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Basin Stone Cottages

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Offline Don H

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Basin Stone Cottages
« on: January 24, 2006, 08:30:13 AM »
Has anybody stayed at the Stone Cottages in the Basin?  How were they - quiet as compared to the Lodge rooms, views, etc..  Which one do think is the best?  I've stayed in one of the motel rooms and would like to hear how the Stone Cottages compare.  Thanks!!
"Rugged isolation in a Jeep with the top down, doors off, sweaty, dusty, listening to your flavor of tunes, immersed in the most beautiful and beguiling desert mountains in all of the Southwest, the Sierra Quemada. Nothing short of spiritual cleansing. " D. Locke

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BigBendHiker

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Stone Cottages
« Reply #1 on: January 24, 2006, 09:26:40 AM »
We have stayed in both the stone cottages and the lodge.  I highly recommend the stone cottages.  We have always stayed in the summer (June or July).  They do not have air conditioning...but they don't need it.  Even in June or July, the nights are cool.  You can sleep with the windows open, smell the pinon pine, watch the moon come through the windows, etc.  It is very quiet as well.  Never had any problems there at all.  Now...maybe during Spring Break or Christmas...may be a different story...but summer has been great.  The rooms are great -- have a small microwave and a small refrigerator.   We stayed in stone cottage 101 each year.  I think cottage 103 is the one with the best view of the window.

(I know...I know...to really experience Big Bend, the best way is camping.  But....my wife refuses to stay in a tent...so, staying in the cottages to have my dream of visiting Big Bend each year is a small compromise to make...)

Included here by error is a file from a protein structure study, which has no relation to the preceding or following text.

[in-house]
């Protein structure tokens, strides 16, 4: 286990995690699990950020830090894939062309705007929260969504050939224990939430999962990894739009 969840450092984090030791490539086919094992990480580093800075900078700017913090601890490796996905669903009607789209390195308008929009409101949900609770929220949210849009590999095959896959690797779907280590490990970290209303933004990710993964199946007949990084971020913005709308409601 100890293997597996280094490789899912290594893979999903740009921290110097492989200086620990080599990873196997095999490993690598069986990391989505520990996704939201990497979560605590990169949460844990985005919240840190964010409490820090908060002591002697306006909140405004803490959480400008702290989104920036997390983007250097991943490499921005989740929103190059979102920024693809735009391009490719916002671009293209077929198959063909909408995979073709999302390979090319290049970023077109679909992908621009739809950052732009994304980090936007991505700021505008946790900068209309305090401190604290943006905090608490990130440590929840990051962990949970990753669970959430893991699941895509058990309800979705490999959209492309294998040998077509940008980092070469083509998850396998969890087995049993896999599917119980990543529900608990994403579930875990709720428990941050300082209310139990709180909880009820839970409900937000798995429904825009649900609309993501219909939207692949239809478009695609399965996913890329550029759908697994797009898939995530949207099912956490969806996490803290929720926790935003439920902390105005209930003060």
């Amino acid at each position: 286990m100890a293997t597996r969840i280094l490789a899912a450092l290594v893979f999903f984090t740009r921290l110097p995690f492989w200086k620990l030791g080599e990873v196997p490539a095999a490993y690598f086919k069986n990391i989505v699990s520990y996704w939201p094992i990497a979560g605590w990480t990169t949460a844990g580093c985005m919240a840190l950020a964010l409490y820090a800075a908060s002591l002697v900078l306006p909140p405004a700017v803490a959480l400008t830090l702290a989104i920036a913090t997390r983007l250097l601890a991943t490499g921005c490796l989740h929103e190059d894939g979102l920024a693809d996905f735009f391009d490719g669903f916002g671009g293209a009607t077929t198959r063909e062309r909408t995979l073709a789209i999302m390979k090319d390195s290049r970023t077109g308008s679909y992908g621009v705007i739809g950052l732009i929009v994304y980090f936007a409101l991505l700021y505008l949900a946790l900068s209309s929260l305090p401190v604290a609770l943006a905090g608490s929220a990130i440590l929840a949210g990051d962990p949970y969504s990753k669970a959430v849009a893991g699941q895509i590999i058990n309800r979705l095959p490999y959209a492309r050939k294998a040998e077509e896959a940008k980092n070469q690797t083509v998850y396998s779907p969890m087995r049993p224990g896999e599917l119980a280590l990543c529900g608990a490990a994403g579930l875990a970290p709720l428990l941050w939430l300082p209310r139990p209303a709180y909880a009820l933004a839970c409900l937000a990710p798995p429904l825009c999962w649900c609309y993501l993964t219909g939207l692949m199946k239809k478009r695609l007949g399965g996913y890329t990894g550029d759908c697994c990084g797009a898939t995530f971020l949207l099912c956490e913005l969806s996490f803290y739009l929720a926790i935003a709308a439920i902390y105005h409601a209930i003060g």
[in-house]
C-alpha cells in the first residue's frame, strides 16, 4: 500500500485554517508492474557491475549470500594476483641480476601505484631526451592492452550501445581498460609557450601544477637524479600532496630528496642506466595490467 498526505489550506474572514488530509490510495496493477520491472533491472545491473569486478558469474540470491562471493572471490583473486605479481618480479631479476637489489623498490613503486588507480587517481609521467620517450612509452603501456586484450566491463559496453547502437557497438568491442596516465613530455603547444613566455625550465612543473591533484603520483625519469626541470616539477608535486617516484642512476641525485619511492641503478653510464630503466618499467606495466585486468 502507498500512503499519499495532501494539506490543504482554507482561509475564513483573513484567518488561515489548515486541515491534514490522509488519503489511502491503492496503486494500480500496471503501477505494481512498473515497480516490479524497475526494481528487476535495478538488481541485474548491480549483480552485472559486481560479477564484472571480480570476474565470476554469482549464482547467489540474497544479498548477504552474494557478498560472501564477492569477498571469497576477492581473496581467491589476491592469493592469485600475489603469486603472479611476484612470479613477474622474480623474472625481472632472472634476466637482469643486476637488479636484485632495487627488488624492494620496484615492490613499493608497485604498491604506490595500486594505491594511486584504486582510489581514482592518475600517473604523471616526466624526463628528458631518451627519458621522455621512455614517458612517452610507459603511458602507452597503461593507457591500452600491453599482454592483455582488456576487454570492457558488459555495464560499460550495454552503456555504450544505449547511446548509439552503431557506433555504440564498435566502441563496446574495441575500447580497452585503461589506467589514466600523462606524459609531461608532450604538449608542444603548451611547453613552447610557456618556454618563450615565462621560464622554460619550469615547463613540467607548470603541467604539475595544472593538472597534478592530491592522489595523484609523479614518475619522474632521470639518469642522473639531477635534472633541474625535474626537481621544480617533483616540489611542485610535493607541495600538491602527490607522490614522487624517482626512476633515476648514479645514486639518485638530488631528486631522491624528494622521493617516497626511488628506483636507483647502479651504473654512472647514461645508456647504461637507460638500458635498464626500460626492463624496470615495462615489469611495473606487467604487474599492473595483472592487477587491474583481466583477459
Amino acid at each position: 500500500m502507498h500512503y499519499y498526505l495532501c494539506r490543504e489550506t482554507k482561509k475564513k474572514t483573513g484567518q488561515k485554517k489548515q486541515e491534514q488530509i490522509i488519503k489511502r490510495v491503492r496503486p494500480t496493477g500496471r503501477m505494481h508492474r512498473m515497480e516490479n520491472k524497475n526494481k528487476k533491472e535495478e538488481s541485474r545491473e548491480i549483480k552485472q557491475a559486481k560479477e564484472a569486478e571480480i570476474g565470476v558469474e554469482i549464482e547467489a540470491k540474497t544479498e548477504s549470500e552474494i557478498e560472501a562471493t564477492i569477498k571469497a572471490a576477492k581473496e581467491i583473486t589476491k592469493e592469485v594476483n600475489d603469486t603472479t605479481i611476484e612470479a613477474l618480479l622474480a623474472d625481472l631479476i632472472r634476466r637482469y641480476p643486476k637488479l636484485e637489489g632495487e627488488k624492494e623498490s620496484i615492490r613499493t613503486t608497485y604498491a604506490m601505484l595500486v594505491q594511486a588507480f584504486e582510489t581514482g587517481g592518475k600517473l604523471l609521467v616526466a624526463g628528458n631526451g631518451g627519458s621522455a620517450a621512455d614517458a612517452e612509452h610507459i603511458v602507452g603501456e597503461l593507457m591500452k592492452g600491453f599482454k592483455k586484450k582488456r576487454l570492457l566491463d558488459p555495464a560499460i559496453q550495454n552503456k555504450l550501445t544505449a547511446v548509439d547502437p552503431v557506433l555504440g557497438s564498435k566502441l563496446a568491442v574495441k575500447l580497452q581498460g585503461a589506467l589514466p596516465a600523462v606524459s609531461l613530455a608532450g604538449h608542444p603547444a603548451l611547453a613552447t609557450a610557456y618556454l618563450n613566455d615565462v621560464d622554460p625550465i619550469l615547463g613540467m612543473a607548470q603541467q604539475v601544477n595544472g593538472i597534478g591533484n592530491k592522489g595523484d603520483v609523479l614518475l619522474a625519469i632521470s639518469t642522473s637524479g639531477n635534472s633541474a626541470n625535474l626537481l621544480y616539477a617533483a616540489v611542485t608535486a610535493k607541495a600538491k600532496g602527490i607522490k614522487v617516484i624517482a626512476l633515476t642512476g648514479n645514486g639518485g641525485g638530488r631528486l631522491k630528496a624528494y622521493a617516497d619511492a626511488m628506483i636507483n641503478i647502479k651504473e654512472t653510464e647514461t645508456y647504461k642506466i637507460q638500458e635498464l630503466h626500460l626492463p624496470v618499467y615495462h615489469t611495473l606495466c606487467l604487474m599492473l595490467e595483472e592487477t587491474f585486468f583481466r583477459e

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Offline Casa Grande

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Basin Stone Cottages
« Reply #2 on: January 24, 2006, 10:12:05 AM »
i'll have to admit it...i have wussed out on a very few rare occasions and stayed in the lodge and cottages.

One time in particular, my late wife and I were staying at the Elephant Tusk campsite on July 3, 2004.  It was so incredibly hot, about 110 at night, and uncomfortable, even for me (god bless her patience, she didn't say a word about it until I did).  So, on July 4, 2004, we opted to stay in the lodge.  We had wine, rented a TV and a movie and the lodge DOES have air condtioning.

This night in particular was a grand night, wining and dining with my wife for the last time in Big Bend. Yep, the lodge has a special place for me too ;)

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Offline Don H

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Basin Stone Cottages
« Reply #3 on: January 24, 2006, 11:39:20 AM »
You're right, camping is definitely the way to go. But, it's always nice after several days in the bush to sleep in a real bed and take a nice shower before making the long, dreaded drive back home.  We've stayed in the lodge rooms but I've always wanted to try the cottages - no AC no problem, as you say, even in the summer, the nights especially in the basin and up on rim are pretty pleasant.  Planning on a 7-10 day trip to the Bend this year, anyone know how far ahead I'll need to reserve a cottage? - I've heard they're pretty popular.  Man, I can't wait to get out to God's Country again,  last trip was in August, 2003.  One hike I know we're gonna do (haven't done it before) is a day trip to Emory Peak - how long you reckon it'll take.  Probably gonna do an overnighter to the rim as well - I love NE4, isolated and fantastic views only a few feet away.  One more question - what kind(brand) of water filtration do any of ya'll use.  Last time we did an overnighter to the rim, we lugged a crap load of water to sustain the entire trip, want to save on weight this time.  Any suggestions will be greatly appreciated!!  Cheers!
"Rugged isolation in a Jeep with the top down, doors off, sweaty, dusty, listening to your flavor of tunes, immersed in the most beautiful and beguiling desert mountains in all of the Southwest, the Sierra Quemada. Nothing short of spiritual cleansing. " D. Locke